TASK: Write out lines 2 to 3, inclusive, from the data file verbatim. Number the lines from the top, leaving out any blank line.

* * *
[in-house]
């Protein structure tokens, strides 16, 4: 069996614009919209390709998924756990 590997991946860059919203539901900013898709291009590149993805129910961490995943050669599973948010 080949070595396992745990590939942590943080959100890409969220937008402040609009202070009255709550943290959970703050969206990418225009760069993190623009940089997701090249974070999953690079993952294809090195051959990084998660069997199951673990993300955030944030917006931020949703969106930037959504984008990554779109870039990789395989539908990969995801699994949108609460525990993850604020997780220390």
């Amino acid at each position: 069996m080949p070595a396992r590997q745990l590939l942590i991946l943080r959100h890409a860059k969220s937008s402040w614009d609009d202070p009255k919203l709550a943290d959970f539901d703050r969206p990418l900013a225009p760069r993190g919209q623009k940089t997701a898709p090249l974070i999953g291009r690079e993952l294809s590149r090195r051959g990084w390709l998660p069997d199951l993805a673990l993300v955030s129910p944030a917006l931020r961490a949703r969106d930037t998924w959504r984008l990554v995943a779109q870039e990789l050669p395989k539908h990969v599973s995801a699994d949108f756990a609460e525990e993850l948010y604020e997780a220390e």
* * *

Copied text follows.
């Protein structure tokens, strides 16, 4: 069996614009919209390709998924756990 590997991946860059919203539901900013898709291009590149993805129910961490995943050669599973948010 080949070595396992745990590939942590943080959100890409969220937008402040609009202070009255709550943290959970703050969206990418225009760069993190623009940089997701090249974070999953690079993952294809090195051959990084998660069997199951673990993300955030944030917006931020949703969106930037959504984008990554779109870039990789395989539908990969995801699994949108609460525990993850604020997780220390």
């Amino acid at each position: 069996m080949p070595a396992r590997q745990l590939l942590i991946l943080r959100h890409a860059k969220s937008s402040w614009d609009d202070p009255k919203l709550a943290d959970f539901d703050r969206p990418l900013a225009p760069r993190g919209q623009k940089t997701a898709p090249l974070i999953g291009r690079e993952l294809s590149r090195r051959g990084w390709l998660p069997d199951l993805a673990l993300v955030s129910p944030a917006l931020r961490a949703r969106d930037t998924w959504r984008l990554v995943a779109q870039e990789l050669p395989k539908h990969v599973s995801a699994d949108f756990a609460e525990e993850l948010y604020e997780a220390e």